It is amazing how a little understanding about another’s background can help bridge communication and understanding. Those who have had difficulty dealing with Japanese in business will find that developing some insight about Japan as a country, its people, and Japanese business culture can give clarity to some of those moments that have mystified them.
Japan is a fascinating place. Learning about its people, culture and customs is an enjoyable experience. Traveling there is even more enjoyable! Whilst exploring this, we address the characteristics of Japanese society that cause Japanese to think and behave differently.
Japanese Business Culture
The Japanese business world can seem just like another world. The framework that governs relationship-building, customs, business etiquette and the entertainment scene differs greatly to Western, Middle-Eastern and Asian cultures. There are a myriad of pitfalls into which an unwitting business professional can fall that will unsettle their Japanese counterpart.
An understanding of Japanese business culture is priceless whether you are observing their conduct, listening to their presentations or negotiating a deal.
We would like to thank Shinka Management for an effective and enjoyable learning experience. Paul tailored a program to meet our specific needs, and was well prepared on the day to take us through important information and advice to help us successfully navigate cultural differences, particularly in a business context. Our small team were highly engaged throughout the session, and appreciated Paul’s interactive and responsive style of delivery. We hope to work with Shinka again in the future, and highly recommend them as a great resource for companies looking to conduct business in Japan!
Claire Kaufman – Chief Operating Officer
Japanese Company Characteristics
Whether it is continuous improvement, production, quality or human resource management, Japanese management techniques in many areas lead the world. However, there are other areas where outside observers scratch their head. As an example, Japanese companies are notorious for their slow decision making. Those doing business with the Japanese often mutter that their Japanese counterparts are stalling or avoiding making a decision. But is it the individual, their colleagues, their corporate policy, or the Japanese business culture which is delaying an outcome?
The managerial characteristics of a Japanese company are important for local managers to not only understand about their local presence abroad, but also about their head office in Japan. An insight into how the head office manages the business will most probably throw light onto why certain decisions are communicated from Japan and how Japanese expatriate managers deal with those decisions locally.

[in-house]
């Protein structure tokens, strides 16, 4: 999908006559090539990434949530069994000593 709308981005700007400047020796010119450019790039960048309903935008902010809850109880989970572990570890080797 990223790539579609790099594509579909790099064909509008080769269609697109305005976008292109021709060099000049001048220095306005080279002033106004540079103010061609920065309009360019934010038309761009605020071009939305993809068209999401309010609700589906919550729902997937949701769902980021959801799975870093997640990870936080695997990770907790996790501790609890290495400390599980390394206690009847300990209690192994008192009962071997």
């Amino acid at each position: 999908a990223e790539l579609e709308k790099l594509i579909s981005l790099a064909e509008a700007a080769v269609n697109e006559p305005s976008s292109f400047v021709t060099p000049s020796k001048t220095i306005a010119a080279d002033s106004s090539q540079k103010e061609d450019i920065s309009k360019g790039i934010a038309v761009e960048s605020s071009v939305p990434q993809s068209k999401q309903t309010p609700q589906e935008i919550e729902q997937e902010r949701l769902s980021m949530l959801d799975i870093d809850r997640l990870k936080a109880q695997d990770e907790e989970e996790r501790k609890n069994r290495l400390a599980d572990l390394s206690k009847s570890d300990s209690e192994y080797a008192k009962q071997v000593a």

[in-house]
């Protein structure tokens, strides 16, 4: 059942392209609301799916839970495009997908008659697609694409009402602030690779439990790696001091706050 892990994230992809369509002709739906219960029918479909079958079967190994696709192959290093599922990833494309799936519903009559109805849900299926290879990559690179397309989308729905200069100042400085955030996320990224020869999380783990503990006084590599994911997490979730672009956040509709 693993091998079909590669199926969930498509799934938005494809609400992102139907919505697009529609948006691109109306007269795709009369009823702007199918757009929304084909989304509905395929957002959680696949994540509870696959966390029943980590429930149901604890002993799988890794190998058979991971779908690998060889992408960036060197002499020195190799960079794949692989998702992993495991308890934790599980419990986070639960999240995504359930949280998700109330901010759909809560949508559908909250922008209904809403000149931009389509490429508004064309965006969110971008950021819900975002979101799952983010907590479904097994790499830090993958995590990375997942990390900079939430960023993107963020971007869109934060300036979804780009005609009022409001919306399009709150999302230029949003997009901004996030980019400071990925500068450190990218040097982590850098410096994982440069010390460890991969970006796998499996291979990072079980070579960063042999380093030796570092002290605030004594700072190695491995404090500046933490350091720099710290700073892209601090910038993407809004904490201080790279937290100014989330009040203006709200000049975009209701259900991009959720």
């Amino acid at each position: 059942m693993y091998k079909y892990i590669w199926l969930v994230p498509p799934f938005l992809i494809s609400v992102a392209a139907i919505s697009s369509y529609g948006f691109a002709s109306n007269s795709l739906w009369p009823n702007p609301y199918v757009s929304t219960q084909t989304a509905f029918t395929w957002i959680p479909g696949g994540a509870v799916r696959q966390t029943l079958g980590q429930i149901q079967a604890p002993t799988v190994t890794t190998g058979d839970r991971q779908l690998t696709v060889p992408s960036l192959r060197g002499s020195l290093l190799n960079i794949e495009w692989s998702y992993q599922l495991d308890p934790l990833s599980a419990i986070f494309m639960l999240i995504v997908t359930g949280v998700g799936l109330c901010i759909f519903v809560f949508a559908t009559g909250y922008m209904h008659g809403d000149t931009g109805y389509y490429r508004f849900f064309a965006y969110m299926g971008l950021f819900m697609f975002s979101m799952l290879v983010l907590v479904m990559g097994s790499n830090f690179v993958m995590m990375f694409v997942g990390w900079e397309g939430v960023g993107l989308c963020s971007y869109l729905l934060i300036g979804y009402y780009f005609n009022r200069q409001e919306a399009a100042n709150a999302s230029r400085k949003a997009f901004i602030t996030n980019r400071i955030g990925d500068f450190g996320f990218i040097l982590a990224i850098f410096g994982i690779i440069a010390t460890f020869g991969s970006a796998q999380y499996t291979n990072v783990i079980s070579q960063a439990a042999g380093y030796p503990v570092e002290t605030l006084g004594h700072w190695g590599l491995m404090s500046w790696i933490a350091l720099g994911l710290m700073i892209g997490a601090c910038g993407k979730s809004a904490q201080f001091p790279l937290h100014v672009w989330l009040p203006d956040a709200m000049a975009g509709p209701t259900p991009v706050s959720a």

Doing Business in Japan
There are some key points to be mindful of when conducting business with the Japanese. It is never a case of walking over broken glass to please your counterpart. We always encourage our clients to be themselves. But if your objective is to establish and continue a healthy relationship in order to maximise business outcomes, it is a advantage to understand the expectations, techniques and considerations required to successfully do business with the Japanese.
We really enjoyed the training and got a lot out of it! Just understanding those little things helps – we didn’t realise quite a few things about the life of a Japanese person which was very interesting! Thanks for pulling this all together for us.
Ashleigh Schultz – Team Leader, Head Office Administration
Working within a Japanese Company
Local employees need to be aware of the expectations from their Japanese employer. Ignoring this will continually cause a sense of unease, mistrust and low performance.
What role is expected of local managers and employees in a Japanese company? In accordance with these expectations what should local managers be tackling? What should they be doing as a manager? What type of actions should they be taking towards problem solving? How should they be developing their subordinates? Do the rules of Japanese business etiquette apply to them?
Local management should take time to understand what it means to work for a Japanese employer. Understanding the true meaning behind the expectations will lead to an improved engagement of local employees.
Japanese Expatriates Working within Overseas Companies
Japanese companies have long held a system of sending employees to manage their overseas bases. It is often the case that they may only be abroad for a few years before they move on. It is therefore critical for them to understand the local culture quickly in order to be effective with managing local employees in a local environment.
Shinka Management understand the situation of these Japanese expatriates. We understand their Japanese business culture and the foreign business cultures they have been dispatched to work within. We can tailor programs that either work exclusively with the Japanese expatriates or in parallel with the local employees. These are conducted in Japanese and English respectively. Combined sessions with presentations and discussion of learnings can take a big leap towards bridging the cultural and communication gap.